Full Title: Continuation of the Complete History of England by T[obias] Smollett, M. D. [In two volumes] Volume the First. London: Printed for Richard Baldwin, at the Rose in Pater-noster-Row. MDCCLXVI.
[A continuation of David Hume’s History of England]
The peace of Aix-la-Chapelle, however unstable or inglorious it might appear to those few who understood the interests, and felt for the honour of their country, was nevertheless not unwelcome to the nation in general. The British ministry will always find it more difficult to satisfy the people at the end of a successful campaign, than at the conclusion of an unfortunate war. The English are impatient of miscarriage and disappointment, and too apt to be intoxicated with victory. At this period they were tired of the burthens, and sick of the disgraces, to which they had been exposed in the course of seven tedious campaigns. They had suffered considerable losses and interruption in the article of commerce, which was the source of their natural opulence and power: they knew it would of necessity be clogged with additional duties, for the maintenance of a continental war, and the support of foreign subsidiaries; and they drew very faint presages of future success either from the conduct of their allies, or the capacity of their commanders.
To a people influenced by these considerations, the restoration of free trade, the respite from that anxiety and suspence [sic] which the prosecution of a war never fails to engender, and the prospect of speedy deliverance from discouraging restraint and oppressive impositions, were advantages that sweetened the bitter draught of a dishonourable treaty, and induced the majority of the nation to acquiesce in the peace, not barely without murmuring, but even with some degree of satisfaction and applause.
Immediately after the exchange of ratifications at Aix-la-Chapelle the armies were broke up: the allies in the Netherlands withdrew their several proportions of troops; the French began to evacuate Flanders; and the English forces were reimbarked [sic] for their own country. His Britannic majesty returned from his German dominions in November, having landed near Margate in Kent, after a dangerous passage; and on the twenty-ninth of the same month he opened the session of parliament. By this time the misunderstanding between the two first personages of the royal family had been increased by a fresh accession of matter. The prince of Wales had held a court of stannery, or what is called a parliament, in quality of duke of Cornwall; and revived some claims attached to that dignity, which, had they been admitted, would have greatly augmented his influence among the Cornish boroughs.
These efforts aroused the jealousy of the administration, which had always considered them as an interest wholly depending upon the crown; and therefore the pretensions of his royal highness were opposed by the whole weight of the ministry. His adherents resenting these hostilities as an injury to their royal master, immediately joined the remnant of the former opposition in parliament, and resolved to counteract all the ministerial measures that should fall under their cognizance; at least, they determined to seize every opportunity of thwarting the servants of the crown, in every scheme or proposal that had not an evident tendency to the advantage of the nation.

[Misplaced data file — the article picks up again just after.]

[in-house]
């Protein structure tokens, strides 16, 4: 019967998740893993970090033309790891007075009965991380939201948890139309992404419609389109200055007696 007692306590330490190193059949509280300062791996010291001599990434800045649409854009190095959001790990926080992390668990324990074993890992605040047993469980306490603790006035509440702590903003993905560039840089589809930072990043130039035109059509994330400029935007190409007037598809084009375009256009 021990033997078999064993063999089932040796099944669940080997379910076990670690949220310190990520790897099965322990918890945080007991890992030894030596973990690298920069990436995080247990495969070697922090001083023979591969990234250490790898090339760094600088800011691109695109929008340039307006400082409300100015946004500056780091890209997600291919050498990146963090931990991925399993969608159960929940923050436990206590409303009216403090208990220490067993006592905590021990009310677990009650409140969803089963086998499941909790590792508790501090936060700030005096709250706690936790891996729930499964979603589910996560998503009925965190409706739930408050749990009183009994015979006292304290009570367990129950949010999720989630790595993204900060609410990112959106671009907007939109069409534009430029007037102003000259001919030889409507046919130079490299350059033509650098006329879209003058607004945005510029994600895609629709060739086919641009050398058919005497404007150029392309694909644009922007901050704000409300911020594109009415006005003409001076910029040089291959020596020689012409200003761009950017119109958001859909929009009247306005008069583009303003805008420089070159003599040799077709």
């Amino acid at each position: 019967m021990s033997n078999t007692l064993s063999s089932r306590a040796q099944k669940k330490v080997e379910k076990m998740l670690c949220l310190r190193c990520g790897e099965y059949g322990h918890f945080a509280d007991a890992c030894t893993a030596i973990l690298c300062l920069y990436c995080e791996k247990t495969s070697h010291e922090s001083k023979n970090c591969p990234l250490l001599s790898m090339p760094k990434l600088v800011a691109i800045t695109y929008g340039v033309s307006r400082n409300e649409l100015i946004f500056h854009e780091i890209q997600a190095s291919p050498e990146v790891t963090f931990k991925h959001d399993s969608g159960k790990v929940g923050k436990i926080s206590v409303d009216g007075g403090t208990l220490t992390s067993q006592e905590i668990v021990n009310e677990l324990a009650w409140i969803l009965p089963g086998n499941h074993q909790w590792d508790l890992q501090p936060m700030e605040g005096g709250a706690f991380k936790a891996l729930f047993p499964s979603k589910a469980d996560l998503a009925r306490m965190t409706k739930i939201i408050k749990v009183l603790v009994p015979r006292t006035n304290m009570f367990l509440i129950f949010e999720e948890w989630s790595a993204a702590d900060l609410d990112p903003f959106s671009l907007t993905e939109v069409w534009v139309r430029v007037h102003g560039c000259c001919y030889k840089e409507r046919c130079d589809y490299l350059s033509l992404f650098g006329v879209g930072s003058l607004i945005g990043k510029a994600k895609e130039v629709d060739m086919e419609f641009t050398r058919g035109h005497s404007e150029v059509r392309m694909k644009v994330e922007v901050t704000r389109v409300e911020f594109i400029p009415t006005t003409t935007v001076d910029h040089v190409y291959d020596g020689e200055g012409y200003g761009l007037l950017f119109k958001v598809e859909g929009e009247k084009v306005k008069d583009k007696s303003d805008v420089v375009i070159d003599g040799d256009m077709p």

This band of auxiliaries was headed by the earl of E–t, Dr. Lee, and Mr. N–t. The first possessed a species of eloquence rather plausible than powerful: he spoke with fluency and fire: his spirit was bold and enterprising, his apprehension quick, and his repartee severe. Dr. Lee was a man of extensive erudition and irreproachable morals, particularly versed in the civil law, which he professed, and perfectly well acquainted with the constitution of his country. Mr. N–t was an orator of middling abilities, who harangued upon all subjects indiscriminately, and supplied with confidence what he wanted in capacity: he had been at some pains to study the business of the house, as heard, as he generally spoke with an appearance of good humour, and hazarded every whimsical idea as it rose in his imagination. But Lord Bolingbroke is said to have been the chief spring which, in secret, actuated the deliberations of the prince’s court. That nobleman, seemingly sequestered from the tumults of a public life, resided in the neighbourhood of London, at Battersea, where he was visited like a sainted shrine by all the distinguished votaries of a wit, eloquence, and political ambition. There he was cultivated and admired for the elegance of his manners, and the charms of his conversation. The prince’s curiosity was first captivated by his character, and his esteem was afterwards secured by the irresistible address of that extraordinary personage, who continued in a regular progression to insinuate himself still farther and farther into the good graces of his royal patron. How far the conduct of his royal highness was influenced by the private advice of this nobleman, we shall not pretend to determine: but, certain it is, the friends of the ministry propagated a report, that he was the dictator of those measures which the prince adopted; and that, under the specious pretext of attachment to the heir-apparent of the crown, he concealed his real aim, which was to perpetuate the breach in the royal family. Whatever his sentiments and motives might have been, this was no other than a revival of the old ministerial clamour, that a man cannot be well affected to be king, if he pretends to censure any measure of the administration.